Article
Although written language plays a critical role in academic success, little empirical evidence exists on the normal development of processes involved in producing written products. Even less is known about the writing performance of LD children. This study empirically compared the written products of LD and normal students at three grade levels on The Test of Written Language. Results showed that LD subjects scored significantly lower than normal subjects on most written expression abilities, especially in the mechanical tasks of spelling, punctuation, and word usage.
 
Article
This study examined the dyadic verbal communication skills of learning disabled and normally achieving 4th- and 5th-grade boys. The performances of 12 learning disabled children paired with 12 normally achieving children were compared with those of 12 dyads composed only of normally achieving children. The children exchanged information regarding a pattern of blocks under conditions varying the channels available for communication and feedback. All children performed the tasks in both Speaker and Listener roles. A measure of dyadic success was determined. In addition, the language used by the children was examined to obtain information on such variables as information content, response to questions, questions asked, and amount and efficiency of interactions. Dyads involving learning disabled children were found to be less successful and less efficient than those consisting of only normally achieving children. Further, the learning disabled children performed less successfully in certain aspects of the Speaker and Listener roles. Implications for assessment, class performance, and training are discussed.
 
Article
Standardized measures were used to identify and compare the reasoning abilities of normal and learning disabled readers. The study employed techniques modeled from protocol-analysis methods used in problem-solving research. Obtained protocols indicated that reasoning abilities could be operationally defined as identifiable sequences representing reasoning strategies. Group comparisons revealed significant differences in the magnitude and variety of reasoning strategies used. The responses of normal readers revealed more applications and successes with the most often used efficient strategies overall and for individual question types. Learning disabled readers revealed greater variability in reasoning-strategy use and more often applied either no strategy or less efficient strategies resulting in more incorrect responses. Further analysis revealed that learning disabled readers' failures were associated with a greater number of word recognition and vocabulary errors suggesting that learning disabled readers were unable to extract enough relevant information to apply a successful line of reasoning.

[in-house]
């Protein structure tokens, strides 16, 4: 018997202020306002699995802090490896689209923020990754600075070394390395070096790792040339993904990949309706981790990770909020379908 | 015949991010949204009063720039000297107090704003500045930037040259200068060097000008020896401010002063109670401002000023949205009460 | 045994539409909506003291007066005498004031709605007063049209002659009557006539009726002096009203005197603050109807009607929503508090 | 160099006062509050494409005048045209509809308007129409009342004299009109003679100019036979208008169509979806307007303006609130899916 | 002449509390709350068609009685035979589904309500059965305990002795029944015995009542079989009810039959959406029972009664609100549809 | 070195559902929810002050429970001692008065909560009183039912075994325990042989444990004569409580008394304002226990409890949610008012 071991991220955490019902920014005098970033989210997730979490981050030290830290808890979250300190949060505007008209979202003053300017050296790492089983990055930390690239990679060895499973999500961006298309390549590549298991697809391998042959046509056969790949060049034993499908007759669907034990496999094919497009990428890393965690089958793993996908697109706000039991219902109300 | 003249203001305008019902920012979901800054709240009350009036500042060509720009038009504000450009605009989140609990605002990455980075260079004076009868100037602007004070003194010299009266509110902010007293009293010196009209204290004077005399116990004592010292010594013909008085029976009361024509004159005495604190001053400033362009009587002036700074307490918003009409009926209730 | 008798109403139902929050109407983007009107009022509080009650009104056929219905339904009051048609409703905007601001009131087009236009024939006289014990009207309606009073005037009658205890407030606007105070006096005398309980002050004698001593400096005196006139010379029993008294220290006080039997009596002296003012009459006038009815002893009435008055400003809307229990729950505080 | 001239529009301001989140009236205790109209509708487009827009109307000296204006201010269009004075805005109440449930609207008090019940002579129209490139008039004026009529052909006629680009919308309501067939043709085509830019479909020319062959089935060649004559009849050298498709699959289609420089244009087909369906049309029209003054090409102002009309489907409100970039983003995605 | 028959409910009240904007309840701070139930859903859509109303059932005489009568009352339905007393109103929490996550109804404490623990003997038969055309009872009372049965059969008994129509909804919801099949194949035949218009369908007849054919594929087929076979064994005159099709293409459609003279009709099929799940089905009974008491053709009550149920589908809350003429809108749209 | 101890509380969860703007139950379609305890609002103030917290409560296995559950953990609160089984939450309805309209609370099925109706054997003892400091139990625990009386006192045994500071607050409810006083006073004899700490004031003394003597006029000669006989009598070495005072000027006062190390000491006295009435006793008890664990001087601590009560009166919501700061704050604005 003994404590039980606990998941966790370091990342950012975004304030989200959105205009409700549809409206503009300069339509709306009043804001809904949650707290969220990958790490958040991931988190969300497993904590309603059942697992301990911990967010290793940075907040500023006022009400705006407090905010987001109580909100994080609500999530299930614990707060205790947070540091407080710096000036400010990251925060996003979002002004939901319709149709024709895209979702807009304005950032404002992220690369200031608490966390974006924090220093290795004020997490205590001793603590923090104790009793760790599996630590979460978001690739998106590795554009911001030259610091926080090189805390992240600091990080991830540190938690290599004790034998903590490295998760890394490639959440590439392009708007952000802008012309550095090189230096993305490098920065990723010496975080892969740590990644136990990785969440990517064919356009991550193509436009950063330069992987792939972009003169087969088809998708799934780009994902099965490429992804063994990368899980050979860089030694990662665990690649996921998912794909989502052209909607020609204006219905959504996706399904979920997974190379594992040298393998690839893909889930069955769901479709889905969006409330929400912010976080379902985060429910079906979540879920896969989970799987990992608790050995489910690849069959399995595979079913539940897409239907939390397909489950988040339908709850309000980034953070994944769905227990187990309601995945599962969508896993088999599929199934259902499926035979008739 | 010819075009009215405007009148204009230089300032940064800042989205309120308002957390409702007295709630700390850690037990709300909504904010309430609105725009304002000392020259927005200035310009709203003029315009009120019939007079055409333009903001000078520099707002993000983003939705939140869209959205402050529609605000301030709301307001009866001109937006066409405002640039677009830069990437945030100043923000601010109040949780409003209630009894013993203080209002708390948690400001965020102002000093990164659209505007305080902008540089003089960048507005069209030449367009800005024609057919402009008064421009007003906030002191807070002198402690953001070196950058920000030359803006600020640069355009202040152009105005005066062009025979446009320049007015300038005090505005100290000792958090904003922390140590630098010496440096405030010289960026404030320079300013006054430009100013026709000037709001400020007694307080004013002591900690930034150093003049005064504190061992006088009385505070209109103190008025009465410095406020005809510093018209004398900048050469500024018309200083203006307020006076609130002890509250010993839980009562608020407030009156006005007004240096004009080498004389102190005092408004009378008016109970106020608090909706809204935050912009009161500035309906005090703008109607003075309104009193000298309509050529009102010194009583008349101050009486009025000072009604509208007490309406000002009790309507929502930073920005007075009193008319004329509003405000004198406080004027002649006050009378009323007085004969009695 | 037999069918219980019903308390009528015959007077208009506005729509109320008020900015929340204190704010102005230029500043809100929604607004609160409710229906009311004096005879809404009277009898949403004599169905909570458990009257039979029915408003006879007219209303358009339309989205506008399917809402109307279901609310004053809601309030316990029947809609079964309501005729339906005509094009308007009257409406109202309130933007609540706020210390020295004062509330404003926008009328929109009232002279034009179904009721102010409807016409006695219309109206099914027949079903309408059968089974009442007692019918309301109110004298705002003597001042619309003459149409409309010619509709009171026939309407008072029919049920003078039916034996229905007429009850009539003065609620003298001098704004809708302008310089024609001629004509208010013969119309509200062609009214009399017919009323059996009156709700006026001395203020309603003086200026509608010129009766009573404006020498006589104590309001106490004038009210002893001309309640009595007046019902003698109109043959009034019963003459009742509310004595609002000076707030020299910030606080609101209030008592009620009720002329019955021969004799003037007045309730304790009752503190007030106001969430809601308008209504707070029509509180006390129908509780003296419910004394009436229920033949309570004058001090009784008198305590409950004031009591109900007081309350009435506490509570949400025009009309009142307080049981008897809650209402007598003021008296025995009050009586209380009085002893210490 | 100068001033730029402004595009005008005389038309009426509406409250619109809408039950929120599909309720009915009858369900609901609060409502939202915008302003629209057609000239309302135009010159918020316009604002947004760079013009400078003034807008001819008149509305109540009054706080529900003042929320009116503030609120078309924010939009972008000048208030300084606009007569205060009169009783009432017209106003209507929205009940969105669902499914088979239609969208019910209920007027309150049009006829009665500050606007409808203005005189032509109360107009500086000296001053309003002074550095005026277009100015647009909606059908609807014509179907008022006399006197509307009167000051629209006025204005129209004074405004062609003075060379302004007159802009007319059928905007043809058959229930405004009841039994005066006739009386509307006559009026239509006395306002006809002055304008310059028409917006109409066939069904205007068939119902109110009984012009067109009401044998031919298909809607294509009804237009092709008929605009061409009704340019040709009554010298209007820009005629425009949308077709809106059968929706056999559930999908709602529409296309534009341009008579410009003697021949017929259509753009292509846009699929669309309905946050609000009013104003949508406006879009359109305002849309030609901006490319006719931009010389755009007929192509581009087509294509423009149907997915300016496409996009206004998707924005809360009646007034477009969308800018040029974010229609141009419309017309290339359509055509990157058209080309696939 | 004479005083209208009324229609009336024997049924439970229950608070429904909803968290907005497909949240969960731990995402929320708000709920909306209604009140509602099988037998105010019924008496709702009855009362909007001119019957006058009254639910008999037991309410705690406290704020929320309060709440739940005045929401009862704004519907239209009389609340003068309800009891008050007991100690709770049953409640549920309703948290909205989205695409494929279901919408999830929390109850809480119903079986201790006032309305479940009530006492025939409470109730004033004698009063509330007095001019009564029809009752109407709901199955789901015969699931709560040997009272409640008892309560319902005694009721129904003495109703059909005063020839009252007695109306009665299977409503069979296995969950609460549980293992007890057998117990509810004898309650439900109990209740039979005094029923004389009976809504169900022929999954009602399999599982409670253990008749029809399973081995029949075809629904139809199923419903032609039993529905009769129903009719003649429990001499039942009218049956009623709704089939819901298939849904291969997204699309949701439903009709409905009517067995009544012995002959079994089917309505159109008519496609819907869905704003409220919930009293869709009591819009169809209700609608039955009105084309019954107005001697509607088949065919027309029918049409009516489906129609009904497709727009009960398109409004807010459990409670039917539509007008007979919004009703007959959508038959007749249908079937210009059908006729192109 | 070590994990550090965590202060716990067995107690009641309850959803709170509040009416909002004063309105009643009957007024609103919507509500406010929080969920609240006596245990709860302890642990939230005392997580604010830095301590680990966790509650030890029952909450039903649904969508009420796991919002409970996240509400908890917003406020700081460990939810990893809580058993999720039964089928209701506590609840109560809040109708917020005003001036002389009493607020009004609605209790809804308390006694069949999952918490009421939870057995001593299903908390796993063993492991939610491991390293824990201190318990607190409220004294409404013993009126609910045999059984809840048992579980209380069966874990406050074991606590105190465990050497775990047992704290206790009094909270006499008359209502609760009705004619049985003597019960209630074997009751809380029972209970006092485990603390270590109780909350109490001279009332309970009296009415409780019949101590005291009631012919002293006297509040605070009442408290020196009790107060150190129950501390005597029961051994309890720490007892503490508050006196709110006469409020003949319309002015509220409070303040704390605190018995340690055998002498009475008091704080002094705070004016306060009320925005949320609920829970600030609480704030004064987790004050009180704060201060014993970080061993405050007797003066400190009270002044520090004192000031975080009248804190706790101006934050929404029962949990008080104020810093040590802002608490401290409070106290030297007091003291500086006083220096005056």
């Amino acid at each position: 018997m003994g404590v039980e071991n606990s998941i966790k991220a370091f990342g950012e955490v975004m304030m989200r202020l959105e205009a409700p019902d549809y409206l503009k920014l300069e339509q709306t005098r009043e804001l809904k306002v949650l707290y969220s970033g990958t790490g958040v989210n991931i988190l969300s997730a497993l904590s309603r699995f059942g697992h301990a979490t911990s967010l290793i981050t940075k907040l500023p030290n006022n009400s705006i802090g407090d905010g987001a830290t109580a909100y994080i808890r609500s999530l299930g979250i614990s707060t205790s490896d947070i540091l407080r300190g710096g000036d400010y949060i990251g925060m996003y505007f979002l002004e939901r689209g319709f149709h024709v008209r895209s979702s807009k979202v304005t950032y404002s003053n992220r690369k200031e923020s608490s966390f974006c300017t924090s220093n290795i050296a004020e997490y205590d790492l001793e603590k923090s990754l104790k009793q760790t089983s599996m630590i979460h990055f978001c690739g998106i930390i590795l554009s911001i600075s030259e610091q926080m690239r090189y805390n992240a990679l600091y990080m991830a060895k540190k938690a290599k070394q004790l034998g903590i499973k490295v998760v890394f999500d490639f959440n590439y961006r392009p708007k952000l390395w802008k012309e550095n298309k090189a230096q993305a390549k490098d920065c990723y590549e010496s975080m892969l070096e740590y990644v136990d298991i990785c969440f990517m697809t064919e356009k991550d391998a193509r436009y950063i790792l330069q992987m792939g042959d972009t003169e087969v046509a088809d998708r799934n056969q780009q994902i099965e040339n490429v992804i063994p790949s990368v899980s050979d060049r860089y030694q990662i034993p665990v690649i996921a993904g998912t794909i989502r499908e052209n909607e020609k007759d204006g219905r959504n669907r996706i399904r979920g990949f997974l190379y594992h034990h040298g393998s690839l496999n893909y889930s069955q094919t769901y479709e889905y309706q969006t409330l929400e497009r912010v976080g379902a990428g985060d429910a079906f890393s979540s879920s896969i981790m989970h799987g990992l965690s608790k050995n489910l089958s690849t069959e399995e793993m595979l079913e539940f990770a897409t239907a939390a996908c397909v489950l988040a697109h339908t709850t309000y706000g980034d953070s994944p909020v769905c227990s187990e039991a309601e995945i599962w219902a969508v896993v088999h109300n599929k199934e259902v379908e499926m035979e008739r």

Article
According to clinical observations and experimental investigations of learning disabled students, these individuals experience more difficulty than their nondisabled peers in accurately recognizing and interpreting social cues. It has been suggested that such social perception deficits may be responsible for many of the problems which learning disabled children experience in their everyday social encounters with peers and teachers. For this reason, many special educators have advocated the development of specific remedial activities to ameliorate these deficits. Prior to any widespread implementation of remedial efforts, the data base upon which the deficits were identified must be carefully evaluated. The purpose of this article is to: (a) review experimental attempts at assessing the social perception skills of learning disabled children, (b) discuss methodological concerns relative to these experiments, and (c) suggest possible directions for future social perception research.
 
Article
Disorders of spoken language have long been associated with learning disabilities. Recent research has focused less on linguistic characteristics and more on general communication effectiveness. This study investigated the referential communication ability of LD and non-LD elementary students. Developmental research has indicated that this language function tends to be well developed by early childhood and is a major precursor of later communication competence. Results of the present study indicated that LD students were less effective in providing descriptive information about objects than non-LD peers. Further analysis of LD communication revealed that such a lack of effectiveness was due to the LD students' limited use of labeling in their verbal descriptions.
 
Article
Many practitioners in the field of learning disabilities use training programs designed to improve the general language abilities in children. Two of the more frequently used language programs are the MWM Program for Developing Language Abilities and the GOAL Program: Language Development. This study assesses the effectiveness of the MWM and GOAL programs on the linguistic skills of high-risk kindergarten children. The article underscores the importance of distinguishing between general and specific language abilities when determining the effectiveness of a language training program.
 
Article